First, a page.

HARDWAREPERIPHERIQUES ★ CPC-Digiblaster v2.0 ★

Sound - Digiblaster v2Hardware Peripheriques
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CPC-Digiblaster : The sound of the printer port.

The original Text was written by A.Stroiczek and the DMV-Verlag (CPC International 8/9'91), the hardwarelayout of the Digiblaster v2.0 was performed by Joshua/Exodus and converted by Tim Riemann (TCS-Software@gmx.de).

Please mail me if there are any mistakes (especially my bad english ;-) ! If we're looking at the 16bit computers like Amiga, Atari ST, Mac and PC (with a soundcard) the CPC users can be jealous. We can help with an easy circuit plan.

The CPC only can do rectangle frequencies. Amiga and other computers are working with digital instruments which they give out with internal D/A converters. If you look exactly the CPC has the possibility to give out digital instruments. For this you need the volume register. This register can handle 16 different volumes. So it may be possible to play samples with 4bit. But the soundchip dissapoints again.

To play a linear volumeincrease the power at the sound port is logarithmical. This means that you have to change the values so that they are linear. So you only have 3bit. The Amiga has a advantage with his 8bit samples. If you say: "Okay, half bits are enough" you are wrong. With 3 bits you can use 8 different values, with 8 bits 256. That means you cannot play low sounds.

Okay, if you don't look at the very difficult programming the CPC is not as good as his colleagues. But the meagre printer port allows you to change that.
To play 8bit samples you need a 8bit interface and a circuit which changes the values in a power value. The printer port has 8bit and a 5V power supply (Bit 7 = STROBE).

The printer port makes it possible

To build a D/A unit you normally need a special IC which costs about 15 to 20 DM and it needs an own power supply. The circuit here costs about 3 to 12 DM and does not need an own power supply. But because of this the output power is not exactly linear.You can connect the output of the circuit directly to an amplifier.

All good things are three

Of course, the D/A unit needs a small demo program. Because sampled instruments are very long I only have printed the file 'DATA1.BAS'. Start it and hear a little sound. Strangly it sounds much better when the upper ROM is selected.

The programming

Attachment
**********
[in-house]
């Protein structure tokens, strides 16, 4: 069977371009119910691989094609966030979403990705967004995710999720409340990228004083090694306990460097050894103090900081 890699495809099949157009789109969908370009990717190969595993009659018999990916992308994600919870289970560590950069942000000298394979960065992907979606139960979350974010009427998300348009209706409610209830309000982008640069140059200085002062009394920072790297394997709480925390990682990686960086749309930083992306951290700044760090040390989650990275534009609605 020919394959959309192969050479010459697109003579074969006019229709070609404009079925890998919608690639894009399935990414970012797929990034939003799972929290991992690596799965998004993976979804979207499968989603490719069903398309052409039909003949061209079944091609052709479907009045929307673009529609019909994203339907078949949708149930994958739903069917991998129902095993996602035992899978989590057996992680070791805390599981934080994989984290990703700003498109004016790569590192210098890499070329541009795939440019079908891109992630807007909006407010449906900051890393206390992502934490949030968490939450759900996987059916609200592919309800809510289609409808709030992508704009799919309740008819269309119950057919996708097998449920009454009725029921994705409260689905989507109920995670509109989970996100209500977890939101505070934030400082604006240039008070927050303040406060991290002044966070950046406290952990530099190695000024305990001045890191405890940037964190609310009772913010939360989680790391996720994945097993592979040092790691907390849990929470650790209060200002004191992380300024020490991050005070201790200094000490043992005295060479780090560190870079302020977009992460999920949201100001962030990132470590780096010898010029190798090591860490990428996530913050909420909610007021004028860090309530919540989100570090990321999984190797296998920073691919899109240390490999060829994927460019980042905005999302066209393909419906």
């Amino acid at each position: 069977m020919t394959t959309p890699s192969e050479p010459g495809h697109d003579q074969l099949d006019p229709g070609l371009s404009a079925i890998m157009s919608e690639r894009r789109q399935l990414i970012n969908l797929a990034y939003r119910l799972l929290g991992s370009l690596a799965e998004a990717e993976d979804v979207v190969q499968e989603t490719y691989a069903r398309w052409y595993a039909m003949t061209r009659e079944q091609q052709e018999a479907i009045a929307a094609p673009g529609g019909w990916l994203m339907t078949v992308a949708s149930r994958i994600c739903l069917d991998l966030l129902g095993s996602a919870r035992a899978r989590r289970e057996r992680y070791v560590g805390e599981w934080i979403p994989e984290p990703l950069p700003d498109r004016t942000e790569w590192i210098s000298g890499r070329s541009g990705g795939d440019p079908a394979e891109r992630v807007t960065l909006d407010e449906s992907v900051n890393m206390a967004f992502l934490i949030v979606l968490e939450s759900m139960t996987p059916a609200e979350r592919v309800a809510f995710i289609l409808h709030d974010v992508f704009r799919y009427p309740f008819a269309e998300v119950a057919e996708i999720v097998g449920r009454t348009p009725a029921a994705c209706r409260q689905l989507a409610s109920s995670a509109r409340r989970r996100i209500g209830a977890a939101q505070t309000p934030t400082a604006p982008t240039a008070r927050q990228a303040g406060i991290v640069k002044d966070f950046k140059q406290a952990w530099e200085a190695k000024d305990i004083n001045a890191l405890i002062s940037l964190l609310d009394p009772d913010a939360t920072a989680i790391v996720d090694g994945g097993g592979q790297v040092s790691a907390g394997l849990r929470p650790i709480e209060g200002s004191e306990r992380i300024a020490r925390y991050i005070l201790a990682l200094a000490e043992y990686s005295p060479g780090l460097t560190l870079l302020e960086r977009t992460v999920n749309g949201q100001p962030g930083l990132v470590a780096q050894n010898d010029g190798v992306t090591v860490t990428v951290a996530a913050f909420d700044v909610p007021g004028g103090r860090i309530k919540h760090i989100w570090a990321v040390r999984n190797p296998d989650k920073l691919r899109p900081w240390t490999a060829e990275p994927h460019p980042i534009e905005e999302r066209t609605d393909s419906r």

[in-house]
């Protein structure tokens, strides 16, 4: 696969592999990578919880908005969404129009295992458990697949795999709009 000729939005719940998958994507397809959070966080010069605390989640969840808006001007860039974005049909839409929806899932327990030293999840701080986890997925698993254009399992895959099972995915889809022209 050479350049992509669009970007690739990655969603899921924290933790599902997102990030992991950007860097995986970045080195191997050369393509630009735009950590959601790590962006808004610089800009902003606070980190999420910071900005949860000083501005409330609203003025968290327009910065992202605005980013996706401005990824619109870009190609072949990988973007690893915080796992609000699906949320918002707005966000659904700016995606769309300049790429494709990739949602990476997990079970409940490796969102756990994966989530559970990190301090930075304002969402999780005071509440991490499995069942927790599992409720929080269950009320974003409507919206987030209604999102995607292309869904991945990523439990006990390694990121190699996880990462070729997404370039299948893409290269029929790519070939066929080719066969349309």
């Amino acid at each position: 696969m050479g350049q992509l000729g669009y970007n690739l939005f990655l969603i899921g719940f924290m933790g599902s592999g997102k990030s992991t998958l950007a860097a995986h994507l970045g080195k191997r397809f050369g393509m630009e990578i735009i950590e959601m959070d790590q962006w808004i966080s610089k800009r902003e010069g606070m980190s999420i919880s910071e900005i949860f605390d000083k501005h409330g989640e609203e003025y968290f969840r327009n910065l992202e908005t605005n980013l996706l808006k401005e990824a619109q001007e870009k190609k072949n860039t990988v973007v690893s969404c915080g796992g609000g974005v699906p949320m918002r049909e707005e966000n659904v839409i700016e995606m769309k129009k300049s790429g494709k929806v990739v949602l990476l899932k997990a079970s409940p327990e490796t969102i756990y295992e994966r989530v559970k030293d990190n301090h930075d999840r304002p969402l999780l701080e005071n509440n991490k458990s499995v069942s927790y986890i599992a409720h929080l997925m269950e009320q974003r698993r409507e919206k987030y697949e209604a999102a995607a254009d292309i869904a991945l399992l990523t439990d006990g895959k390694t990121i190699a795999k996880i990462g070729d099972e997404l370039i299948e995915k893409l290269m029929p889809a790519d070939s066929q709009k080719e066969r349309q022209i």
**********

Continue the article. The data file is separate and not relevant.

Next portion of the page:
The program writes directly to the hardware of the CPC. You can use the port with the adress &EFxx. Because the CPC has only a 7bit printer port (we need 8bit for the Digiblaster) we use the STROBE signal, which is inverted by the hardware, so you have to invert your sound value. Now we want to output the value &C5:

LD a,&C5     ;A=&C5
LD B,&EF     ;load the port adress
XOR &80      ;invert the 7th bit
OUT (C),A    ;out to the printer port

The accu is the register A.
The parallel port has the following connects:

PIN 1              STROBE
PIN 2              D0
PIN 3              D1
PIN 4              D2
PIN 5              D3
PIN 6              D4
PIN 7              D5
PIN 8              D6
PIN 9              GND
PIN 11             BUSY
PIN 14             GND
PIN 16 to PIN 28   GND
PIN 33             GND

The pins that are not named are not connected.

Easy converting

How often you print out the values it is called the sampling rate. This value shall be three times higher than the highest frequency. It is possible to play some instruments at the same time. You have to add the values and divide them. I think that 4 channel sound is possible with the CPC.
A.Stroiczek

Well, here is the circuit plan:

Parts you need:

D1-D8 1N4148
R1 1k
R2 110k
R3 18k
R4 51k
R5 13k
R6,R7,R8 16k
R9 4k7
R10 3k3
R11,R12,R13 2k
R14 470

Sorry, I hadn't enough time to draw the circuit plan properly (maybe that's something you could do ;-)!

Converted 1996/1998 by Tim Riemann (TCS-Software@gmx.de)

★ YEARS: 1996 , 1998
★ AUTHOR: TIM RIEMANN

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L'Amstrad CPC est une machine 8 bits à base d'un Z80 à 4MHz. Le premier de la gamme fut le CPC 464 en 1984, équipé d'un lecteur de cassettes intégré il se plaçait en concurrent  du Commodore C64 beaucoup plus compliqué à utiliser et plus cher. Ce fut un réel succès et sorti cette même années le CPC 664 équipé d'un lecteur de disquettes trois pouces intégré. Sa vie fut de courte durée puisqu'en 1985 il fut remplacé par le CPC 6128 qui était plus compact, plus soigné et surtout qui avait 128Ko de RAM au lieu de 64Ko.